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part of the population had abandoned the town, thinking it too much exposed to the enemy, and there remained only about four hundred, chiefly women, children, and old men, whose infatuated defenders were absent hunting, or on futile scalping-parties against the Iroquois. It was just before dawn, when a yell, as of a legion of devils, startled the wretched inhabitants from their sleep; and the Iroquois, bursting in upon them, cut them down with knives and hatchets, killing many, and reserving the rest for a worse fate. They had entered by the weakest side; on the other sides there was no exit, and only three Hurons escaped. The whole was the work of a few minutes. The Iroquois left a guard to hold the town, and secure the retreat of the main body in case of a reverse; then, smearing their faces with blood, after their ghastly custom, they rushed, in the dim light of the early dawn, towards St. Louis, about a league distant. The three fugitives had fled, half naked, through the forest, for the same point, which they reached about sunrise, yelling the alarm. The number of inhabitants here was less, at this time, than seven hundred; and, of these, all who had strength to escape, excepting about eighty warriors, made in wild terror for a place of safety. Many of the old, sick, and decrepit were left perforce in the lodges. The warriors, ignorant of the strength of the assailants, sang their war-songs, and resolved to hold the place to the last. It had not the natural strength 1649.1

BATTLE AT ST. LOUIS. 483 of St. Ignace, but, like it, was surrounded by palisades. Here were the two Jesuits, Brcl>euf and Lalemant. Bre"beuf's converts entreated him to escape with them; but the Norman zealot, bold scion of a warlike stock, had no thought of flight. His post was in the teeth of danger, to cheer on those who fought, and open heaven to those who fell. His colleague, slight of frame and frail of constitution, trembled despite himself; but deep enthusiasm mastered the weakness of Nature, and he, too, refused to fly. Scarcely had the sun risen, and scarcely were the fugitives gone, when, like a troop of tigers, the Iroquois rushed to the assault. Yell echoed yell, and shot answered shot. The Hurons, brought to bay, fought with the utmost desperation, and with arrows, stones, and the few guns they had, killed thirty of their assailants, and wounded many more. Twice the Iroquois recoiled, and twice renewed the attack with unabated ferocity. They swarmed at the foot of the palisades, and hacked at them with their hatchets, till they had cut them through at several different points. For a time there was a deadly fight at these breaches. Here were the two priests, promising heaven to those who died for their faith, — one giving baptism, and the other absolution. At length the Iroquois broke in, and captured all the surviving defenders, the Jesuits among the rest. They set the town on fire; and the helpless wretches who had remained, unable to fly, were consumed in their burning dwellings. Next they fell upon Bre"beuf and Lalemant, stripped them, bound them fast, and led them with the other prisoners back to St. Ignace, where all turned out to wreak their fury on the two priests, beating them savagely with sticks and clubs as they drove them into the town. At present, there was no time for further torture, for there was work in hand. The victors divided themselves into several bands, to burn the neighboring villages and hunt their flying inhabitants. In the flush of their triumph, they meditated a bolder enterprise; and in the afternoon their chiefs sent small parties to reconnoitre Sainte Marie, with a view to attacking it on the next day. Meanwhile the fugitives of St. Louis, joined by other bands as terrified and as helpless as they, were struggling through the soft snow which clogged the forests towards Lake Huron, where the treacherous ice of spring was still unmelted. One fear expelled another. They ventured upon it, and pushed forward all that day and all the following night, shivering and famished, to find refuge in the towns of the Tobacco Nation. Here, when they arrived, they spread a universal panic. Ragueneau, Bressani, and their companions waited in suspense at Sainte Marie. On the one hand, they trembled for Bre"beuf and Lalemant; on the other, they looked hourly for an attack: and when at evening they saw the Iroquois scouts prowling along the edge of the bordering forest, their fears were con1649.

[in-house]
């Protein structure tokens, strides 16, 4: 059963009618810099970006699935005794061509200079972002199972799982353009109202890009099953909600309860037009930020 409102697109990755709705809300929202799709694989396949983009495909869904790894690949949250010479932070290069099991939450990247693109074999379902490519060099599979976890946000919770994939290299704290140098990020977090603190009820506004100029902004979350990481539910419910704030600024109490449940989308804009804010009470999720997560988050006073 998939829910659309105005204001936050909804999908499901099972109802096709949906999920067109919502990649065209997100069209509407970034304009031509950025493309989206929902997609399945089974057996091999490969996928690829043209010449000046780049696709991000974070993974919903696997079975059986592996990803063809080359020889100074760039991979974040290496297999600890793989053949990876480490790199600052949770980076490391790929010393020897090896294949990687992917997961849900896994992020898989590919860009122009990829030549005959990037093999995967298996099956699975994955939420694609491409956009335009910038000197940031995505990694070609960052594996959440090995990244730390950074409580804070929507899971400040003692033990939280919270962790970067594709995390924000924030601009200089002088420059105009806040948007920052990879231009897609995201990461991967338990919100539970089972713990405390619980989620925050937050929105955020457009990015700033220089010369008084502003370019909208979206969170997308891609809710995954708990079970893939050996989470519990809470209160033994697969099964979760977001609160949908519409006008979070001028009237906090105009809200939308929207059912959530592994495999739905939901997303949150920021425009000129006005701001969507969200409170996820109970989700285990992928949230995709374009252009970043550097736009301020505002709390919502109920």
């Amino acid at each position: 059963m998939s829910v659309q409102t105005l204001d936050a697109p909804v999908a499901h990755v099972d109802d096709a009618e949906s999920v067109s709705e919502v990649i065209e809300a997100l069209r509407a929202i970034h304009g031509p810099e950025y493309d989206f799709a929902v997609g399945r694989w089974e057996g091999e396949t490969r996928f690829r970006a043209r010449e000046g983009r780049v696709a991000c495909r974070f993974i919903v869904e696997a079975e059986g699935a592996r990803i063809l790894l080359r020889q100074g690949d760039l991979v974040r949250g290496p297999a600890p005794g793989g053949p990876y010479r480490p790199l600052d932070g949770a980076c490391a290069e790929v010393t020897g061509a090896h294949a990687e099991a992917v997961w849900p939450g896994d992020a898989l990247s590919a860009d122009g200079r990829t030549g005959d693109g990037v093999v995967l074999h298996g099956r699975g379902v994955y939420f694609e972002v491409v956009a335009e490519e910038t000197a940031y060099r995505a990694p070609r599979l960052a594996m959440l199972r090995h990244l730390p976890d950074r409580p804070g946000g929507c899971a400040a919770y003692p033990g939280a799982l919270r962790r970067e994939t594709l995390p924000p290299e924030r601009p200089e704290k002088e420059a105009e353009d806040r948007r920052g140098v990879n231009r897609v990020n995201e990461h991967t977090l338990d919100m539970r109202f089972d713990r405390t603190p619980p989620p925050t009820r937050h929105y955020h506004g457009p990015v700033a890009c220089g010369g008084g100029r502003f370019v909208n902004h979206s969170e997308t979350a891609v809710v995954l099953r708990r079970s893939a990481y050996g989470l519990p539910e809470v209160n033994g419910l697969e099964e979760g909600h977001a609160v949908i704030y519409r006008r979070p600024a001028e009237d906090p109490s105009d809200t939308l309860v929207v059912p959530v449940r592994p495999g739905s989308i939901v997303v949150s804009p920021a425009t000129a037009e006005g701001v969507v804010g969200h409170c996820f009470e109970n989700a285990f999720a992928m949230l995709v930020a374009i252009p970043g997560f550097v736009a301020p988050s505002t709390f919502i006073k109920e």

RENEWED FIGHTING. 485 firmed. They had with them about forty Frenchmen, well armed; but their palisades and wooden buildings were not fire-proof, and they had learned from fugitives the number and ferocity of the invaders. They stood guard all night, praying to the Saints, and above all to their great patron Saint Joseph, whose festival was close at hand. In the morning they were somewhat relieved by the arrival of about three hundred Huron warriors, chiefly converts from La Conception and Sainte Madeleine, tolerably well armed, and full of fight. They were expecting others to join them; and meanwhile, dividing into several bands, they took post by the passes of the neighboring forest, hoping to waylay parties of the enemy. Their expectation was fulfilled; for at this time two hundred of the Iroquois were making their way from St. Ignace, in advance of the main body, to begin the attack on Sainte Marie. They fell in with a band of the Hurons, set upon them, killed many, drove the rest to headlong flight, and, as they plunged in terror through the snow, chased them within sight of Sainte Marie. The other Hurons, hearing the yells and firing, ran to the rescue, and attacked so fiercely that the Iroquois in turn were routed, and ran for shelter to St. Louis, followed closely by the victors. The houses of the town had been burned, but the palisade around them was still standing, though breached and broken. The Iroquois rushed in; but the Hurons were at their heels. Many of the fugitives were captured, the rest killed or put to utter rout, and the triumphant Hurons remained masters of the place. The Iroquois who escaped fled to St. Ignace. Here, or on the way thither, they found the main body of the invaders; and when they heard of the disaster, the whole swarm, beside themselves with rage, turned towards St. Louis to take their revenge. Now ensued one of the most furious Indian battles on record. The Hurons within the palisade did not much exceed a hundred and fifty; for many had been killed or disabled, and many, perhaps, had straggled away. Most of their enemies had guns, while they had but few. Their weapons were bows and arrows, war-clubs, hatchets, and knives; and of these they made good use, sallying repeatedly, fighting like devils, and driving back their assailants again and again. There are times when the Indian warrior forgets his cautious maxims, and throws himself into battle with a mad and reckless ferocity. The desperation of one party and the fierce courage of both kept up the fight after the day had closed; and the scout from Sainte Marie, as he bent listening under the gloom of the pines, heard, far into the night, the howl of battle rising from the darkened forest. The principal chief of the Iroquois was severely wounded, and nearly a hundred of their warriors were killed on the spot. When, at length, their numbers and persistent fury prevailed, their only prize was some twenty Huron warriors, spent with fatigue and faint with loss of blood. The rest lay dead around the